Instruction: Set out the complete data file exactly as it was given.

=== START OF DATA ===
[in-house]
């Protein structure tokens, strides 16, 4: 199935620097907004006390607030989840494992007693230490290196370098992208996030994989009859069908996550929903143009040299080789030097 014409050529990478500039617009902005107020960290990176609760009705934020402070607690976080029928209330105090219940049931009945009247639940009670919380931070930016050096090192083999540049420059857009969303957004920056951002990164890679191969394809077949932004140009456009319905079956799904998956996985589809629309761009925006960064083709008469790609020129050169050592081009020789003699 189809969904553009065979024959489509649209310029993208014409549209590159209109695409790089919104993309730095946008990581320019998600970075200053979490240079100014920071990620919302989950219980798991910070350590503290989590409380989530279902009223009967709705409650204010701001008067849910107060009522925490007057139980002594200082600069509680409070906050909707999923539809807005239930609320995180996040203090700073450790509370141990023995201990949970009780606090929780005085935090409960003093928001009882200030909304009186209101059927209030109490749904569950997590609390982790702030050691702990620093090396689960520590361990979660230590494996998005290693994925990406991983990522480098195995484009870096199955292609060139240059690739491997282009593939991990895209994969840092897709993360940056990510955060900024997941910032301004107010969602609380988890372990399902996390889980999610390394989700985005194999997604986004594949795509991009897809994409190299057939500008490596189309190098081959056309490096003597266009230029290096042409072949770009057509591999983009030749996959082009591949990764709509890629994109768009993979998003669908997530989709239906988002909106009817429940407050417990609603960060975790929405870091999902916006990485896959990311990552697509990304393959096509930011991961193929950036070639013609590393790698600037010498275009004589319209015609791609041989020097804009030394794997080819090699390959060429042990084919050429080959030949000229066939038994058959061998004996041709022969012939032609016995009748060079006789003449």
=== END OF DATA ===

[in-house]
């Protein structure tokens, strides 16, 4: 199935620097907004006390607030989840494992007693230490290196370098992208996030994989009859069908996550929903143009040299080789030097 014409050529990478500039617009902005107020960290990176609760009705934020402070607690976080029928209330105090219940049931009945009247639940009670919380931070930016050096090192083999540049420059857009969303957004920056951002990164890679191969394809077949932004140009456009319905079956799904998956996985589809629309761009925006960064083709008469790609020129050169050592081009020789003699 189809969904553009065979024959489509649209310029993208014409549209590159209109695409790089919104993309730095946008990581320019998600970075200053979490240079100014920071990620919302989950219980798991910070350590503290989590409380989530279902009223009967709705409650204010701001008067849910107060009522925490007057139980002594200082600069509680409070906050909707999923539809807005239930609320995180996040203090700073450790509370141990023995201990949970009780606090929780005085935090409960003093928001009882200030909304009186209101059927209030109490749904569950997590609390982790702030050691702990620093090396689960520590361990979660230590494996998005290693994925990406991983990522480098195995484009870096199955292609060139240059690739491997282009593939991990895209994969840092897709993360940056990510955060900024997941910032301004107010969602609380988890372990399902996390889980999610390394989700985005194999997604986004594949795509991009897809994409190299057939500008490596189309190098081959056309490096003597266009230029290096042409072949770009057509591999983009030749996959082009591949990764709509890629994109768009993979998003669908997530989709239906988002909106009817429940407050417990609603960060975790929405870091999902916006990485896959990311990552697509990304393959096509930011991961193929950036070639013609590393790698600037010498275009004589319209015609791609041989020097804009030394794997080819090699390959060429042990084919050429080959030949000229066939038994058959061998004996041709022969012939032609016995009748060079006789003449």